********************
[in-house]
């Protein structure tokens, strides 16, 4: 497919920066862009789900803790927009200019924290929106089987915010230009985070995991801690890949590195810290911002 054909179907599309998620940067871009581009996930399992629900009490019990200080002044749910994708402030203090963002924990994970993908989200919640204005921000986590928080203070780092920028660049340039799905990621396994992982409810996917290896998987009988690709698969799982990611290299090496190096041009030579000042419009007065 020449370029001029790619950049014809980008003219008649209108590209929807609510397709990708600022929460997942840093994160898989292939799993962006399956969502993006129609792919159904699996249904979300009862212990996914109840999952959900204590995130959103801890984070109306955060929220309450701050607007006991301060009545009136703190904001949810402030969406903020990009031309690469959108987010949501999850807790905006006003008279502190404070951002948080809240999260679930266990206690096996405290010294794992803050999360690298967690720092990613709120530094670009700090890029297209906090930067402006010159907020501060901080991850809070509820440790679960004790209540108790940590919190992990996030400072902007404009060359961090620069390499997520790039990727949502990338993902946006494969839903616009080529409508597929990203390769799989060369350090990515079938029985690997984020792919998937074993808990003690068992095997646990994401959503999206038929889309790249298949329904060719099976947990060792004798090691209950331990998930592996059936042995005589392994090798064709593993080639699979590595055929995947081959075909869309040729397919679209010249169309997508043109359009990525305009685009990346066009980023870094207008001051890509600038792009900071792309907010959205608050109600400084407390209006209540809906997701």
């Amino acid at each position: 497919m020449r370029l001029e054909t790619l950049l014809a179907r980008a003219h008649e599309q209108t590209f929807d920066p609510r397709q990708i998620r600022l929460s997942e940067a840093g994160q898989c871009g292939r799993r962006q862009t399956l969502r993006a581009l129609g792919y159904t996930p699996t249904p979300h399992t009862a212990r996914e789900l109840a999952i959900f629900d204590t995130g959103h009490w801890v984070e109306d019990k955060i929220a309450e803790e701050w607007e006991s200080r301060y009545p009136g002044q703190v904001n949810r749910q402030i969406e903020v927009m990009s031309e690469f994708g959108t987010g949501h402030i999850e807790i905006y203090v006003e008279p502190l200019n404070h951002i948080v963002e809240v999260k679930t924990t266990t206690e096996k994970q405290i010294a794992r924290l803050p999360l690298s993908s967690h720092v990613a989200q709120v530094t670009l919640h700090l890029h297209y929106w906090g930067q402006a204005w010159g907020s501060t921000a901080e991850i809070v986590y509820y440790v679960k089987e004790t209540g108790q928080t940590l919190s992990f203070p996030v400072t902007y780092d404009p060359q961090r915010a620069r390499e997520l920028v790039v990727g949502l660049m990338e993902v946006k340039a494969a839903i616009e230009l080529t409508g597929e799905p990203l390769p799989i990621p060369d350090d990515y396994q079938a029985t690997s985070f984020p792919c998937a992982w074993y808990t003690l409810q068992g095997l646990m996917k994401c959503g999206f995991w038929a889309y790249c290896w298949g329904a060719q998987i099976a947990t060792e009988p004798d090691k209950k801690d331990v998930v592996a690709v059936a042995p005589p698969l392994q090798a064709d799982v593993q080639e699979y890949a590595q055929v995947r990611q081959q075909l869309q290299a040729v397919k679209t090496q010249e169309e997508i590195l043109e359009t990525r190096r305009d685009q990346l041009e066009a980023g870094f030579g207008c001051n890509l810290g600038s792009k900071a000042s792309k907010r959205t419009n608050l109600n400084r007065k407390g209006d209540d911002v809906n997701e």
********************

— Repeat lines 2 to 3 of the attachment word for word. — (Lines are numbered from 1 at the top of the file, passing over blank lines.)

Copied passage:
């Protein structure tokens, strides 16, 4: 497919920066862009789900803790927009200019924290929106089987915010230009985070995991801690890949590195810290911002 054909179907599309998620940067871009581009996930399992629900009490019990200080002044749910994708402030203090963002924990994970993908989200919640204005921000986590928080203070780092920028660049340039799905990621396994992982409810996917290896998987009988690709698969799982990611290299090496190096041009030579000042419009007065 020449370029001029790619950049014809980008003219008649209108590209929807609510397709990708600022929460997942840093994160898989292939799993962006399956969502993006129609792919159904699996249904979300009862212990996914109840999952959900204590995130959103801890984070109306955060929220309450701050607007006991301060009545009136703190904001949810402030969406903020990009031309690469959108987010949501999850807790905006006003008279502190404070951002948080809240999260679930266990206690096996405290010294794992803050999360690298967690720092990613709120530094670009700090890029297209906090930067402006010159907020501060901080991850809070509820440790679960004790209540108790940590919190992990996030400072902007404009060359961090620069390499997520790039990727949502990338993902946006494969839903616009080529409508597929990203390769799989060369350090990515079938029985690997984020792919998937074993808990003690068992095997646990994401959503999206038929889309790249298949329904060719099976947990060792004798090691209950331990998930592996059936042995005589392994090798064709593993080639699979590595055929995947081959075909869309040729397919679209010249169309997508043109359009990525305009685009990346066009980023870094207008001051890509600038792009900071792309907010959205608050109600400084407390209006209540809906997701």
């Amino acid at each position: 497919m020449r370029l001029e054909t790619l950049l014809a179907r980008a003219h008649e599309q209108t590209f929807d920066p609510r397709q990708i998620r600022l929460s997942e940067a840093g994160q898989c871009g292939r799993r962006q862009t399956l969502r993006a581009l129609g792919y159904t996930p699996t249904p979300h399992t009862a212990r996914e789900l109840a999952i959900f629900d204590t995130g959103h009490w801890v984070e109306d019990k955060i929220a309450e803790e701050w607007e006991s200080r301060y009545p009136g002044q703190v904001n949810r749910q402030i969406e903020v927009m990009s031309e690469f994708g959108t987010g949501h402030i999850e807790i905006y203090v006003e008279p502190l200019n404070h951002i948080v963002e809240v999260k679930t924990t266990t206690e096996k994970q405290i010294a794992r924290l803050p999360l690298s993908s967690h720092v990613a989200q709120v530094t670009l919640h700090l890029h297209y929106w906090g930067q402006a204005w010159g907020s501060t921000a901080e991850i809070v986590y509820y440790v679960k089987e004790t209540g108790q928080t940590l919190s992990f203070p996030v400072t902007y780092d404009p060359q961090r915010a620069r390499e997520l920028v790039v990727g949502l660049m990338e993902v946006k340039a494969a839903i616009e230009l080529t409508g597929e799905p990203l390769p799989i990621p060369d350090d990515y396994q079938a029985t690997s985070f984020p792919c998937a992982w074993y808990t003690l409810q068992g095997l646990m996917k994401c959503g999206f995991w038929a889309y790249c290896w298949g329904a060719q998987i099976a947990t060792e009988p004798d090691k209950k801690d331990v998930v592996a690709v059936a042995p005589p698969l392994q090798a064709d799982v593993q080639e699979y890949a590595q055929v995947r990611q081959q075909l869309q290299a040729v397919k679209t090496q010249e169309e997508i590195l043109e359009t990525r190096r305009d685009q990346l041009e066009a980023g870094f030579g207008c001051n890509l810290g600038s792009k900071a000042s792309k907010r959205t419009n608050l109600n400084r007065k407390g209006d209540d911002v809906n997701e």